There, But Not Back Again: an ongoing narrative of displacement

Wesley Koswara  |  Contributing Writer

We’ve all experienced the muted pangs of loss or sadness as we say goodbye to friends or family, or the rush of nostalgia as we look back at someplace familiar for what may be the last time. We’ve also experienced the rush of excitement as we set off into the great unknown, ready for new experiences and a chapter of adventure in our lives. But deep down we always know we have a place to go back to, people that know and love us or a community that we can fall back on should we need it.

But imagine you didn’t. Imagine, for a moment, that you weren’t leaving because you wanted to. You were leaving because you didn’t have a home at all.

The United Nations defines a refugee as a person who “owing to well founded fear of being persecuted for reasons of race, religion, nationality, membership of a particular social group or political opinion, is outside the country of his nationality and is unable or, owing to such fear, is unwilling to avail himself of the protection of that country.” Put more simply, a refugee is a person in a foreign land who can’t go home.

Over 4 million registered refugees from Syria have been displaced due to the Syrian Civil War, according to UN statistics. This includes the 2.1 million Syrians registered by the UNHCR (United Nations High Commissioner for Refugees) who have fled to Egypt, Iraq, Jordan, and Lebanon, along with the 1.9 million taken in by Turkey. An additional 24000 have been registered in North Africa. All these people have been forced to flee due to the infighting between President Bashar al-Assad’s regime, the Syrian Free Army, and Islamic extremist groups like ISIS.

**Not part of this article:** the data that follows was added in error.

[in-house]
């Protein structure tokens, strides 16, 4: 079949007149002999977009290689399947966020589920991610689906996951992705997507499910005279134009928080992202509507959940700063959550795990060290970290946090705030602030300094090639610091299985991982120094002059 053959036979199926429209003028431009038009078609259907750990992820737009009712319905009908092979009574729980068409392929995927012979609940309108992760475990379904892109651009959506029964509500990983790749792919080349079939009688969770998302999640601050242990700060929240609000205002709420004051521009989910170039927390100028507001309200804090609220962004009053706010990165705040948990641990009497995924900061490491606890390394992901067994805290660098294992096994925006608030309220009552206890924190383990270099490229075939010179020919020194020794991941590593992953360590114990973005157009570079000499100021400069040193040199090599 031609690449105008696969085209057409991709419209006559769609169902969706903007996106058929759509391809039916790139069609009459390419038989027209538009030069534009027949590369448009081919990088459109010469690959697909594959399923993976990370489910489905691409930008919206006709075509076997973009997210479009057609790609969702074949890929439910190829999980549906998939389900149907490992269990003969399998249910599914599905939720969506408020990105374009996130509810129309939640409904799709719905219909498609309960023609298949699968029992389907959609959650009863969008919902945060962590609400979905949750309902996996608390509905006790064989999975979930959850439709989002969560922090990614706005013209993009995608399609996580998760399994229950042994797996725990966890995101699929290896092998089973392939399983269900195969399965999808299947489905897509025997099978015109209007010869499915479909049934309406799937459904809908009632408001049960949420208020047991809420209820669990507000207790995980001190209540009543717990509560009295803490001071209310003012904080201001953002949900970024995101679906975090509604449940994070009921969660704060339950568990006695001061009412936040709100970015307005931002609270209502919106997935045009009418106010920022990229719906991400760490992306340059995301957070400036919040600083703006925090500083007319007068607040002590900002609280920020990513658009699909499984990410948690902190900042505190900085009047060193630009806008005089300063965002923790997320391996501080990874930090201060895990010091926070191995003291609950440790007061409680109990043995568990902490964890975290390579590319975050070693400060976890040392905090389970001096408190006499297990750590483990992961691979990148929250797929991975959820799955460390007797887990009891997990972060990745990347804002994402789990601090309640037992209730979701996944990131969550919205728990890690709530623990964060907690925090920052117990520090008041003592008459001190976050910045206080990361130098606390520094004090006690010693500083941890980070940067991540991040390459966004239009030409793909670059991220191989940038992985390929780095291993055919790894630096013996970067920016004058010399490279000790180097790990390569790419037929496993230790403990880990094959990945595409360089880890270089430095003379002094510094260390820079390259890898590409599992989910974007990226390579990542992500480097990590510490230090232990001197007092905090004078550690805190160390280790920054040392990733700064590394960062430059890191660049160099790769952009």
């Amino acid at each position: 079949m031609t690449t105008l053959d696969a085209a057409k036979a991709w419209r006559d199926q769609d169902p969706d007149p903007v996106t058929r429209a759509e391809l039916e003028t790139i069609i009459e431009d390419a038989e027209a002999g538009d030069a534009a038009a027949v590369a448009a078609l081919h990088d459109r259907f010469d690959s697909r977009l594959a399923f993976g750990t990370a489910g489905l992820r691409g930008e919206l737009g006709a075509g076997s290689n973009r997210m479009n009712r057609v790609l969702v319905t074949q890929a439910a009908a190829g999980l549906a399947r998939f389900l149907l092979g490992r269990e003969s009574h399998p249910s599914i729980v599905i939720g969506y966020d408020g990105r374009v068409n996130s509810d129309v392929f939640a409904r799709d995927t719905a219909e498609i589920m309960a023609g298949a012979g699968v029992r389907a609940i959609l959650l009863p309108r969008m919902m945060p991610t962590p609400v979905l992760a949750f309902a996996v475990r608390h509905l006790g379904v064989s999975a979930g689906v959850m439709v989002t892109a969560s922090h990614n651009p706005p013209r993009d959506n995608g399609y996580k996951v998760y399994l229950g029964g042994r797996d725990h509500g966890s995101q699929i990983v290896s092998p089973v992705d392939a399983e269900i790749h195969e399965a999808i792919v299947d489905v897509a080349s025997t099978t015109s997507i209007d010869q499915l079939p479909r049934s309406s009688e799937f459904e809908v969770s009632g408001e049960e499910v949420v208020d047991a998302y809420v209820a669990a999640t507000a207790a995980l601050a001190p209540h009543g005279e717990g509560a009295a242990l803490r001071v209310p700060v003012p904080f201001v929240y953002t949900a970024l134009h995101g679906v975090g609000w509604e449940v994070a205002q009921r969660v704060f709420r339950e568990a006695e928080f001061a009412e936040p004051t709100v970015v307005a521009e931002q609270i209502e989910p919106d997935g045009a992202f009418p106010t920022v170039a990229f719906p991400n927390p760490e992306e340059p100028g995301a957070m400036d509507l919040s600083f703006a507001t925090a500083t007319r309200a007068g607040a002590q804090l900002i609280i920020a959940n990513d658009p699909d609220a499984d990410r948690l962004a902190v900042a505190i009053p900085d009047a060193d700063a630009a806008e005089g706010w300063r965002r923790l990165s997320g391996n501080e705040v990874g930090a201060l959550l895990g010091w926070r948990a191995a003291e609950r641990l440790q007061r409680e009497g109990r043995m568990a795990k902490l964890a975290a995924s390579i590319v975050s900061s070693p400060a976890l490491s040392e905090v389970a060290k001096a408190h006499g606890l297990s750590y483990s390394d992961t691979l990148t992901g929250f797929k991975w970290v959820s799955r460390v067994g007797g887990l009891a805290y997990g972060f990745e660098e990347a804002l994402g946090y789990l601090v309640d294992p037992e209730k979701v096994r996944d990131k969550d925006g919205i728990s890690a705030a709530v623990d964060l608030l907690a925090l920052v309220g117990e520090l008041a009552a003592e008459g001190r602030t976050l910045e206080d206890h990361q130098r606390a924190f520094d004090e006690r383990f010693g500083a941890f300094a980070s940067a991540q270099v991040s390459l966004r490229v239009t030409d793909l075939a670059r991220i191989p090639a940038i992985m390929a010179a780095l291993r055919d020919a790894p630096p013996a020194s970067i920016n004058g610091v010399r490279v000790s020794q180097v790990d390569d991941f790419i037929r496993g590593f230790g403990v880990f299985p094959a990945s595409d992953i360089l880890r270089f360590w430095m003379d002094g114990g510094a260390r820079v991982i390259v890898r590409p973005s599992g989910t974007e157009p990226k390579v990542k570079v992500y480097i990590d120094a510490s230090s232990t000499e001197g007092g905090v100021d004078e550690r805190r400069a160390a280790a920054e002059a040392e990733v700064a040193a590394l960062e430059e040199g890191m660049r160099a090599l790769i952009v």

With the resolution of hostilities nowhere in sight, and so many people fleeing or otherwise displaced by the conflict, level perspective gets harder and harder to come by. A single death, a toddler drowned at sea trying to reach Greece, is a tragedy, while millions of similar stories become just another statistic. These are massive numbers, and as they begin to move into seven digits it becomes difficult to picture the scale that these migrations operate at. To put it in perspective, the city of Los Angeles only has a population of around 3.8 million. The estimated number of internally displaced people inside of Syria alone is estimated at around 7.6 million.

“We know that actually leaving Syria can be very difficult,” said Arianne Rummery, a senior communications officer for the UNHCR. “There are large parts of Northern Syria that are controlled by various armed groups, and sometimes there are roadblocks and checkpoints and so on on routes out of Syria, so even getting to a border they can cross can be a challenge for refugees.”

Uprooting lives has never been an easy task, even under the best of circumstances and in a first world country. To say that the journey from a home in Syria to one of the neighboring countries welcoming refugees is difficult would be an understatement. Whether by land or sea, no guarantee exists that they will arrive at their destination at all.

“Many of the refugees who are trying to move on to Europe can face dangerous road journeys, whether that’s from Libya or from Turkey,” said Rummery. “Sometimes they can’t swim, sometimes the smugglers cram far too many people in boats, and as we’ve seen a great many people have died on those journeys.”